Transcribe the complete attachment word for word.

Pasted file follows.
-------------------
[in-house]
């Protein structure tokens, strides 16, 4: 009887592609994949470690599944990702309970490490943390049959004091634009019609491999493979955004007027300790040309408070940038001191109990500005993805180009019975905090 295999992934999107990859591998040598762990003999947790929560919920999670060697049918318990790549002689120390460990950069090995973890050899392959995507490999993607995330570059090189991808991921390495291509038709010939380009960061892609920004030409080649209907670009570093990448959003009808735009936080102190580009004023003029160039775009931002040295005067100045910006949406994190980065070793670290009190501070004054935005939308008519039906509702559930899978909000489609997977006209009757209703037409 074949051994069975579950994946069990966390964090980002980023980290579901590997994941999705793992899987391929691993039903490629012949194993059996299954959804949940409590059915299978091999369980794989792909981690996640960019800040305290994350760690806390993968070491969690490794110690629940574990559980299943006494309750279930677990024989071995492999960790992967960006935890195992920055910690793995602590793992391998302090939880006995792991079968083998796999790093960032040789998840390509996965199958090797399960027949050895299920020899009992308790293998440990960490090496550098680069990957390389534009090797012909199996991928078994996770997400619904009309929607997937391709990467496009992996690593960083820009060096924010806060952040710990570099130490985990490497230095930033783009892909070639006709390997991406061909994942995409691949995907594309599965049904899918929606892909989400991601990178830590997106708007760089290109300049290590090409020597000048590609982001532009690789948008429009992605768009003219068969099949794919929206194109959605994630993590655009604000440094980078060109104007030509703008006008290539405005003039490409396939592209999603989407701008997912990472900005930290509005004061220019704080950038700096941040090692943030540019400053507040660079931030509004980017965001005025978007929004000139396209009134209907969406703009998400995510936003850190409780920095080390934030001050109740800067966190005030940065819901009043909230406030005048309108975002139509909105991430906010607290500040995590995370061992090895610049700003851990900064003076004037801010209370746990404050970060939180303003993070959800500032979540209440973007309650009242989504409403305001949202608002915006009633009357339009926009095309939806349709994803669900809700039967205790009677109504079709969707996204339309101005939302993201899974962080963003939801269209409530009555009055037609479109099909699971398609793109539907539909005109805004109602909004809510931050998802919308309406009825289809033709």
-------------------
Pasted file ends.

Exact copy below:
[in-house]
């Protein structure tokens, strides 16, 4: 009887592609994949470690599944990702309970490490943390049959004091634009019609491999493979955004007027300790040309408070940038001191109990500005993805180009019975905090 295999992934999107990859591998040598762990003999947790929560919920999670060697049918318990790549002689120390460990950069090995973890050899392959995507490999993607995330570059090189991808991921390495291509038709010939380009960061892609920004030409080649209907670009570093990448959003009808735009936080102190580009004023003029160039775009931002040295005067100045910006949406994190980065070793670290009190501070004054935005939308008519039906509702559930899978909000489609997977006209009757209703037409 074949051994069975579950994946069990966390964090980002980023980290579901590997994941999705793992899987391929691993039903490629012949194993059996299954959804949940409590059915299978091999369980794989792909981690996640960019800040305290994350760690806390993968070491969690490794110690629940574990559980299943006494309750279930677990024989071995492999960790992967960006935890195992920055910690793995602590793992391998302090939880006995792991079968083998796999790093960032040789998840390509996965199958090797399960027949050895299920020899009992308790293998440990960490090496550098680069990957390389534009090797012909199996991928078994996770997400619904009309929607997937391709990467496009992996690593960083820009060096924010806060952040710990570099130490985990490497230095930033783009892909070639006709390997991406061909994942995409691949995907594309599965049904899918929606892909989400991601990178830590997106708007760089290109300049290590090409020597000048590609982001532009690789948008429009992605768009003219068969099949794919929206194109959605994630993590655009604000440094980078060109104007030509703008006008290539405005003039490409396939592209999603989407701008997912990472900005930290509005004061220019704080950038700096941040090692943030540019400053507040660079931030509004980017965001005025978007929004000139396209009134209907969406703009998400995510936003850190409780920095080390934030001050109740800067966190005030940065819901009043909230406030005048309108975002139509909105991430906010607290500040995590995370061992090895610049700003851990900064003076004037801010209370746990404050970060939180303003993070959800500032979540209440973007309650009242989504409403305001949202608002915006009633009357339009926009095309939806349709994803669900809700039967205790009677109504079709969707996204339309101005939302993201899974962080963003939801269209409530009555009055037609479109099909699971398609793109539907539909005109805004109602909004809510931050998802919308309406009825289809033709």